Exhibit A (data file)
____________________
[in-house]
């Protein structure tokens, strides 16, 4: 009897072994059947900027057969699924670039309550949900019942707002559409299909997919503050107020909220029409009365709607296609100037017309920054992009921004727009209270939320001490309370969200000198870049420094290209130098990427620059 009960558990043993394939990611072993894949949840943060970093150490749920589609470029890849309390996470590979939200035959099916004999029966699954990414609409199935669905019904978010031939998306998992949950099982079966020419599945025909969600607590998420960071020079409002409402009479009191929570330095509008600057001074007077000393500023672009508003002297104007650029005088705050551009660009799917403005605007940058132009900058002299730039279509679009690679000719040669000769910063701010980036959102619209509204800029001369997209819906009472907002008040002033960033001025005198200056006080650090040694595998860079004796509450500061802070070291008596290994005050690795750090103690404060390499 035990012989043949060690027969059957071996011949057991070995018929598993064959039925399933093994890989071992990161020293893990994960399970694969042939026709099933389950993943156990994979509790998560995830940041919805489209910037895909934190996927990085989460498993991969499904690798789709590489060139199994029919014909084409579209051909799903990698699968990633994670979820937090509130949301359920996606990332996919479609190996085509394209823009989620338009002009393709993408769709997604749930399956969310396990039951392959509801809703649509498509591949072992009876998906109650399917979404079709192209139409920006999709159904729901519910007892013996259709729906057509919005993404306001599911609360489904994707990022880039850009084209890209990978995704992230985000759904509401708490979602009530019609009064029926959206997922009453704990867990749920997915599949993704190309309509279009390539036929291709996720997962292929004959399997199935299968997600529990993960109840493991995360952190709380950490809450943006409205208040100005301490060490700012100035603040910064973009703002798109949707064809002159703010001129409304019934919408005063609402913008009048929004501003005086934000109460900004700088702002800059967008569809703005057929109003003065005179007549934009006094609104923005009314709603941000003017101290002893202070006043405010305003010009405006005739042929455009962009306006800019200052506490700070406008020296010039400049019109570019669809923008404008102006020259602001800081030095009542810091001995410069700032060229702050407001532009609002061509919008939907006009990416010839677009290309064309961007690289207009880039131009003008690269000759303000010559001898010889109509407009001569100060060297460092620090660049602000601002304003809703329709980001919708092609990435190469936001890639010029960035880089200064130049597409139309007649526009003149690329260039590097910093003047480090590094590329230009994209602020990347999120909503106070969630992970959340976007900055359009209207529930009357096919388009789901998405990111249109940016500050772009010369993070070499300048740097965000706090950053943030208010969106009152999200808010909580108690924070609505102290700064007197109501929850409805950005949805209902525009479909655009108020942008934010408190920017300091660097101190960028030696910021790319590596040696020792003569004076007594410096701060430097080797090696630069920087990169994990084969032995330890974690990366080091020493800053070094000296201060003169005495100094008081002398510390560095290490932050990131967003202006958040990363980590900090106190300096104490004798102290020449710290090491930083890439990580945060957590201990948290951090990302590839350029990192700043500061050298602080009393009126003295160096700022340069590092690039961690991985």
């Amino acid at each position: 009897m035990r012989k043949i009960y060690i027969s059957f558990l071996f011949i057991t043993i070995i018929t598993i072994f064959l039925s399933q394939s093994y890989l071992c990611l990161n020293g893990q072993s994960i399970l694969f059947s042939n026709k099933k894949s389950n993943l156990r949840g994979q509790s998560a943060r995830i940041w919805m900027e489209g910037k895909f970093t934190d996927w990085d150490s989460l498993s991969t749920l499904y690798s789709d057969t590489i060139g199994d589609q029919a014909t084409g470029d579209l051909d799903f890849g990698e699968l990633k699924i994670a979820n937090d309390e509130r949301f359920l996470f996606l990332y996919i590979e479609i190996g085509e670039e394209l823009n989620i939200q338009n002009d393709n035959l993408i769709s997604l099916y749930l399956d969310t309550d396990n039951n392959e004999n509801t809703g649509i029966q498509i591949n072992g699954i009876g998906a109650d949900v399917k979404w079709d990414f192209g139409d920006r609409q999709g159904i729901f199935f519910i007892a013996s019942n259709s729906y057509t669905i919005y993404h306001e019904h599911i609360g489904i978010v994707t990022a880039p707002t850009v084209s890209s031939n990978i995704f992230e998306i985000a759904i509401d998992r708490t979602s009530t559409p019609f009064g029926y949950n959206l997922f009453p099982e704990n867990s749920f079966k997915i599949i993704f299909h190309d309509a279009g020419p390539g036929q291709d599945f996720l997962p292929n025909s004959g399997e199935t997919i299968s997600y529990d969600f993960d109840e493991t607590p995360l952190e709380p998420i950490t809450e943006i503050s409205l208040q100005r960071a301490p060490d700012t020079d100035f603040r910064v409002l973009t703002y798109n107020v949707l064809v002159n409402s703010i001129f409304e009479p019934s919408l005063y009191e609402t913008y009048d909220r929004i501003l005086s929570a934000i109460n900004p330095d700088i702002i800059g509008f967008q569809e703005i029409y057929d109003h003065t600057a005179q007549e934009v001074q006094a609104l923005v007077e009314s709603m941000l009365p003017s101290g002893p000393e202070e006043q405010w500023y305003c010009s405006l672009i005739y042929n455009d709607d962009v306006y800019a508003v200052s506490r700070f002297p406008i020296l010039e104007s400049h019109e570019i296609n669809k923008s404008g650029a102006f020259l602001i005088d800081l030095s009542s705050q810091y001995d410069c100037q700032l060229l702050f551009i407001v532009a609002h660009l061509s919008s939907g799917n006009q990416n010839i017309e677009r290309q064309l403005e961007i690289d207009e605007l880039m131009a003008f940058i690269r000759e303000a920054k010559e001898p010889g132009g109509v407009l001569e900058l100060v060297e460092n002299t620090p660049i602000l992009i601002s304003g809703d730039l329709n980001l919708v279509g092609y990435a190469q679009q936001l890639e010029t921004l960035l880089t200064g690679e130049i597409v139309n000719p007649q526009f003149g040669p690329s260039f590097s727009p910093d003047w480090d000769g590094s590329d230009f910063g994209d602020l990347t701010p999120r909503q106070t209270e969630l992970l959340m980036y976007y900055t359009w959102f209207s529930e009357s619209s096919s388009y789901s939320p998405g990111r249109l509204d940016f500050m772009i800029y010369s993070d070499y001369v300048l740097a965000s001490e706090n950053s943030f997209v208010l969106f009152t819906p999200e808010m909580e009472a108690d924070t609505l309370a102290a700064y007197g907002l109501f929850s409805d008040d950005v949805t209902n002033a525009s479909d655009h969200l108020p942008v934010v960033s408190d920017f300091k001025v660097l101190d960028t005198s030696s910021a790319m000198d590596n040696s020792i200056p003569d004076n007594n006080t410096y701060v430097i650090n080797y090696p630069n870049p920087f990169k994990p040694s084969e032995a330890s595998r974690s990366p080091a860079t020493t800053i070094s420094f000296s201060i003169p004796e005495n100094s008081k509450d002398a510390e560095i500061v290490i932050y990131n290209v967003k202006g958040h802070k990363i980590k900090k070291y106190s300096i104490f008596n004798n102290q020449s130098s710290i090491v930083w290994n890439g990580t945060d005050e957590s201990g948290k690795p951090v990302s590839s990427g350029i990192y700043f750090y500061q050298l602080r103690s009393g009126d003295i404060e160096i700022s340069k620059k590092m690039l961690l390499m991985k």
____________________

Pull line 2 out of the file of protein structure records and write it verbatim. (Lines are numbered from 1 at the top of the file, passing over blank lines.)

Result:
């Protein structure tokens, strides 16, 4: 009897072994059947900027057969699924670039309550949900019942707002559409299909997919503050107020909220029409009365709607296609100037017309920054992009921004727009209270939320001490309370969200000198870049420094290209130098990427620059 009960558990043993394939990611072993894949949840943060970093150490749920589609470029890849309390996470590979939200035959099916004999029966699954990414609409199935669905019904978010031939998306998992949950099982079966020419599945025909969600607590998420960071020079409002409402009479009191929570330095509008600057001074007077000393500023672009508003002297104007650029005088705050551009660009799917403005605007940058132009900058002299730039279509679009690679000719040669000769910063701010980036959102619209509204800029001369997209819906009472907002008040002033960033001025005198200056006080650090040694595998860079004796509450500061802070070291008596290994005050690795750090103690404060390499 035990012989043949060690027969059957071996011949057991070995018929598993064959039925399933093994890989071992990161020293893990994960399970694969042939026709099933389950993943156990994979509790998560995830940041919805489209910037895909934190996927990085989460498993991969499904690798789709590489060139199994029919014909084409579209051909799903990698699968990633994670979820937090509130949301359920996606990332996919479609190996085509394209823009989620338009002009393709993408769709997604749930399956969310396990039951392959509801809703649509498509591949072992009876998906109650399917979404079709192209139409920006999709159904729901519910007892013996259709729906057509919005993404306001599911609360489904994707990022880039850009084209890209990978995704992230985000759904509401708490979602009530019609009064029926959206997922009453704990867990749920997915599949993704190309309509279009390539036929291709996720997962292929004959399997199935299968997600529990993960109840493991995360952190709380950490809450943006409205208040100005301490060490700012100035603040910064973009703002798109949707064809002159703010001129409304019934919408005063609402913008009048929004501003005086934000109460900004700088702002800059967008569809703005057929109003003065005179007549934009006094609104923005009314709603941000003017101290002893202070006043405010305003010009405006005739042929455009962009306006800019200052506490700070406008020296010039400049019109570019669809923008404008102006020259602001800081030095009542810091001995410069700032060229702050407001532009609002061509919008939907006009990416010839677009290309064309961007690289207009880039131009003008690269000759303000010559001898010889109509407009001569100060060297460092620090660049602000601002304003809703329709980001919708092609990435190469936001890639010029960035880089200064130049597409139309007649526009003149690329260039590097910093003047480090590094590329230009994209602020990347999120909503106070969630992970959340976007900055359009209207529930009357096919388009789901998405990111249109940016500050772009010369993070070499300048740097965000706090950053943030208010969106009152999200808010909580108690924070609505102290700064007197109501929850409805950005949805209902525009479909655009108020942008934010408190920017300091660097101190960028030696910021790319590596040696020792003569004076007594410096701060430097080797090696630069920087990169994990084969032995330890974690990366080091020493800053070094000296201060003169005495100094008081002398510390560095290490932050990131967003202006958040990363980590900090106190300096104490004798102290020449710290090491930083890439990580945060957590201990948290951090990302590839350029990192700043500061050298602080009393009126003295160096700022340069590092690039961690991985």